On the vast grassland steppes of Eurasia in the Early Iron Age, a new kind of culture emerged in which everything in life centered on one particular animal: the horse. Evidence suggests that if the incubating grasslands had not existed, these horse-cultures may never have developed. Steppe peoples embraced horsemanship with a skill above that of all other societies. Solid boundaries and enough space and grazing to support herds of horses that swelled into the thousands made this possible. These inhabitants also seeded a wide range of profound advances, skills, and beliefs that impacted peoples of both steppe and non-steppe lands in Europe, the Near East, and far eastern Asia. However, while physical and intangible evidence appear to support the hypothesis that some societies outside the steppes may have adopted enough traits to claim a horse-culture heritage, whether they fully developed into such a culture in a non-steppe environment remains open to conjecture.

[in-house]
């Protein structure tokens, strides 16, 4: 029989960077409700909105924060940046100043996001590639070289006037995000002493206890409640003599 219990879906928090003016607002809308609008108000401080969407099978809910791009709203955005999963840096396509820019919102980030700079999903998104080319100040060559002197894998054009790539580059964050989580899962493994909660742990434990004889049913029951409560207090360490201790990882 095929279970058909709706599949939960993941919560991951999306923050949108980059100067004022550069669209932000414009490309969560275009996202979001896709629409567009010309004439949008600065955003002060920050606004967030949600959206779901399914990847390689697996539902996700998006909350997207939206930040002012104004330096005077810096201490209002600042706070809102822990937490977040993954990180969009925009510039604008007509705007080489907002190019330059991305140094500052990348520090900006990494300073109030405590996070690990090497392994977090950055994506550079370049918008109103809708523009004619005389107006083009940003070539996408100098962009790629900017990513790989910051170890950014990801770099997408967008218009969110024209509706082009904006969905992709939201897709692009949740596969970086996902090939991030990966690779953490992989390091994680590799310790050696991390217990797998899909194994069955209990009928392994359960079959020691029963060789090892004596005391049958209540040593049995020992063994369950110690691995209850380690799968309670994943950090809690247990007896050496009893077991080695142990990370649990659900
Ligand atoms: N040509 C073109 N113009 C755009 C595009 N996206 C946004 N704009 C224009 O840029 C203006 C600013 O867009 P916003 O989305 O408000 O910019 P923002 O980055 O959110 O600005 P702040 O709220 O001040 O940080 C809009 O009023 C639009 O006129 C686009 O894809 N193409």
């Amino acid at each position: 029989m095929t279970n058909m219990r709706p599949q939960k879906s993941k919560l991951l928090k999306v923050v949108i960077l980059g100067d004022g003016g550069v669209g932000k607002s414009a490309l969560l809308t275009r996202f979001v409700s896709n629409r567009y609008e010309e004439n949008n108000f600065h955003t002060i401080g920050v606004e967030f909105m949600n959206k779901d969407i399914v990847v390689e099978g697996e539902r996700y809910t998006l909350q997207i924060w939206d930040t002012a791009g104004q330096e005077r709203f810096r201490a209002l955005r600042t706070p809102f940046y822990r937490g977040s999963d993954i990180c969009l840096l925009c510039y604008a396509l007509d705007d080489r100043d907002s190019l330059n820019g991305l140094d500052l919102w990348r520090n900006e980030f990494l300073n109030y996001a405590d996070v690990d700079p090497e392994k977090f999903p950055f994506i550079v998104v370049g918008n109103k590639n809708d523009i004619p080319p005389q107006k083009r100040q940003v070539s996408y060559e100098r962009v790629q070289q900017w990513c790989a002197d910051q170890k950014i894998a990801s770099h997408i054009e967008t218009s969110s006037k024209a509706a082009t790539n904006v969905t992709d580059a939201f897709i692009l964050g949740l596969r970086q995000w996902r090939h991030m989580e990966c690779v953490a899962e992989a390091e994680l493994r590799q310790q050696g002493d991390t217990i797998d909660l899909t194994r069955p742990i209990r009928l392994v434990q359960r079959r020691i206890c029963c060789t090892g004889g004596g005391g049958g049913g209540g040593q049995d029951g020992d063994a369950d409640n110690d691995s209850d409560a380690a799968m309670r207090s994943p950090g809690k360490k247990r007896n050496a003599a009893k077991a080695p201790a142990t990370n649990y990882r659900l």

"Ancient Horse-Cultures of the Eurasian Steppes,"
Saber and Scroll: Vol. 5
, Article 7.
Available at: http://digitalcommons.apus.edu/saberandscroll/vol5/iss2/7
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